Forum for Science, Industry and Business

Sponsored by:     3M 
Search our Site:

 

Preschoolers Use Statistics to Understand Others

18.08.2010
Children are natural psychologists. By the time they’re in preschool, they understand that other people have desires, preferences, beliefs, and emotions. But how they learn this isn’t clear. A new study published in Psychological Science, a journal of the Association for Psychological Science, finds that children figure out another person’s preferences by using a topic you’d think they don’t encounter until college: statistics.

In one experiment, children aged 3 and 4 saw a puppet named “Squirrel” remove five toys of the same type from a container full of toys and happily play with them. Across children, the toys that Squirrel removed were the same (for example, all five were blue flowers). What varied, however, were the contents of the container.

For one-third of the children, 100 percent of the toys were the same type (so, in this example, all were blue flowers). For another third of the children, only 50 percent were that type (that is, half were blue flowers and half were red circles). Finally, for the last third of the children only 18 percent were of that type (that is, 82 percent were red circles). Later on, children were asked to give Squirrel a toy that he likes. The children were more likely to give Squirrel the blue flowers if he had selected them out of the container that had other toys in it.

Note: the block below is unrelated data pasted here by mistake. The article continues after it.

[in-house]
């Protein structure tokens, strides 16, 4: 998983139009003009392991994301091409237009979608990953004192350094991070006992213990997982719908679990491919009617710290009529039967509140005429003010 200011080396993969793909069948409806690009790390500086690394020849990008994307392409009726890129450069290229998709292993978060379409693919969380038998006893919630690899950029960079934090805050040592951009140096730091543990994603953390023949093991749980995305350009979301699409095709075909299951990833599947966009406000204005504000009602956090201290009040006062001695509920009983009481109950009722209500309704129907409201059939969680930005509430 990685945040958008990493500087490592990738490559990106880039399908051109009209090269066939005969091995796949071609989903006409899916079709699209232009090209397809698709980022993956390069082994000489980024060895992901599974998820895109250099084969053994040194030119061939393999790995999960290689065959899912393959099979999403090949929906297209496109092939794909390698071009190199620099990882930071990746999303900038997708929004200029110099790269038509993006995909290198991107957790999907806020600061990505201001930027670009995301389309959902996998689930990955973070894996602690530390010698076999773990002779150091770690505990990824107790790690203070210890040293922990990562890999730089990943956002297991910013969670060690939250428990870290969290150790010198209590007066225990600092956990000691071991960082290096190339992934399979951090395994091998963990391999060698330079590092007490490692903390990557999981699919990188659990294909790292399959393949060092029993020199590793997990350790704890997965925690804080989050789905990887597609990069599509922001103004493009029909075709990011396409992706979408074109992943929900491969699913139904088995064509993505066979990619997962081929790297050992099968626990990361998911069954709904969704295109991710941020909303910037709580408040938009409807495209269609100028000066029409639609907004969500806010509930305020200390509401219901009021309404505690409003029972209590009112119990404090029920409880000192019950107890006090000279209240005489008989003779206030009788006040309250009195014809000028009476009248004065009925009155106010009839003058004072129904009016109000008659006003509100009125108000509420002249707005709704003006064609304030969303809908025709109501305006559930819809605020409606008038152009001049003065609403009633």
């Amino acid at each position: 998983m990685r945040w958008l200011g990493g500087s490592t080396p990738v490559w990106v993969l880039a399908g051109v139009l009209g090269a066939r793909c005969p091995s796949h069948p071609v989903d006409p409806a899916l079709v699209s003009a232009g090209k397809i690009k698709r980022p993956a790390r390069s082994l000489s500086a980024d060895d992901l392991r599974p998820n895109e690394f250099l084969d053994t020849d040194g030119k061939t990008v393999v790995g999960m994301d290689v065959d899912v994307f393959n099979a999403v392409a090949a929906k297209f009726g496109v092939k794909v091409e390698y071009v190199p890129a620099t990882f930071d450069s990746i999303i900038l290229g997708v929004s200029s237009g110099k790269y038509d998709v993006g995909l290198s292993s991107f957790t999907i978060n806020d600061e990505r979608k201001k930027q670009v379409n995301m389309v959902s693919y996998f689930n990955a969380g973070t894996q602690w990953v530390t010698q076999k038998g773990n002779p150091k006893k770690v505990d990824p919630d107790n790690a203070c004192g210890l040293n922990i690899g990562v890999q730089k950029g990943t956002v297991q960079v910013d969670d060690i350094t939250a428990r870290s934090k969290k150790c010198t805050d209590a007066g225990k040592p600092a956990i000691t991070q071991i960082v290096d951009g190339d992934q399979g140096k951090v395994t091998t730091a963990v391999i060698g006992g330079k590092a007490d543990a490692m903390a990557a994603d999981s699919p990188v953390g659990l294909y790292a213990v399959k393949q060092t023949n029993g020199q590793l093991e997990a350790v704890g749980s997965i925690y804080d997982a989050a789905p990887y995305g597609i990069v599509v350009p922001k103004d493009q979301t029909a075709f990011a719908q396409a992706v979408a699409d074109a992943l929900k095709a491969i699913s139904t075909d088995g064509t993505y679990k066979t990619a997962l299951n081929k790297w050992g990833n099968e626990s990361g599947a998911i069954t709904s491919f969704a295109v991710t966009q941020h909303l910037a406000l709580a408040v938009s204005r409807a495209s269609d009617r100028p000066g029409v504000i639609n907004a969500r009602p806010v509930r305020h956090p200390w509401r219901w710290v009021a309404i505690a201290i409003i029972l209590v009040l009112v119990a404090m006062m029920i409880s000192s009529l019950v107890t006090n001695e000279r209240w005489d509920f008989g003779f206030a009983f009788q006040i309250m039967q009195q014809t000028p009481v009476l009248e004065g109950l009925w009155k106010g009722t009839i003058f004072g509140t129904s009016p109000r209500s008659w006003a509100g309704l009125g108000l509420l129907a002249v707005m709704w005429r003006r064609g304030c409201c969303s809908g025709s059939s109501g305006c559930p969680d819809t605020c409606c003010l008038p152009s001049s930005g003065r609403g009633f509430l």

More amazingly, the proportion of other toys mattered as well; they gave Squirrel the blue flowers more when the container included only 18 percent blue flowers, and slightly less often when the container had 50 percent blue flowers. When the container had 100 percent blue flowers, they gave him toys at random. That means the child inferred that the puppet liked blue flowers best if the sample of five toys didn’t match the proportion of toys in the population (the container). This is a statistical phenomenon known as non-random sampling.

In another experiment, 18- to 24-month-olds also learned about the preferences of an adult experimenter from non-random sampling. They watched the adult choose five toys that were either 18 percent or 82 percent of the toys in a box. The adult played happily with the toy either way, but the toddler only concluded that the adult had a preference if they’d picked the toys from a box in which that toy was scarce.

Of course, statistical information isn’t the only way children learn about the preferences of other people. Emotion and verbalization are also important—but this is a new cue that no one had identified before, says Tamar Kushnir of Cornell University. She carried out the study with Fei Xu of the University of California, Berkeley and Henry M. Wellman of the University of Michigan.

“Babies are amazing,” says Kushnir. “Babies and children are like little scientists. Mostly they learn by observing and experiencing the world. Just let them do it. Later on, there will be time for formal instruction, but when they’re really young, this sort of informal learning is critical.”

For more information about this study, please contact: Tamar Kushnir at tk397@cornell.edu.

Psychological Science is ranked among the top 10 general psychology journals for impact by the Institute for Scientific Information. For a copy of the article "Young Children Use Statistical Sampling to Infer the Preferences of Other People" and access to other Psychological Science research findings, please contact Keri Chiodo at 202-293-9300 or kchiodo@psychologicalscience.org.

Keri Chiodo | EurekAlert!
Further information:
http://www.psychologicalscience.org

Further reports about: Children Psychological Science Science TV preschoolers squirrel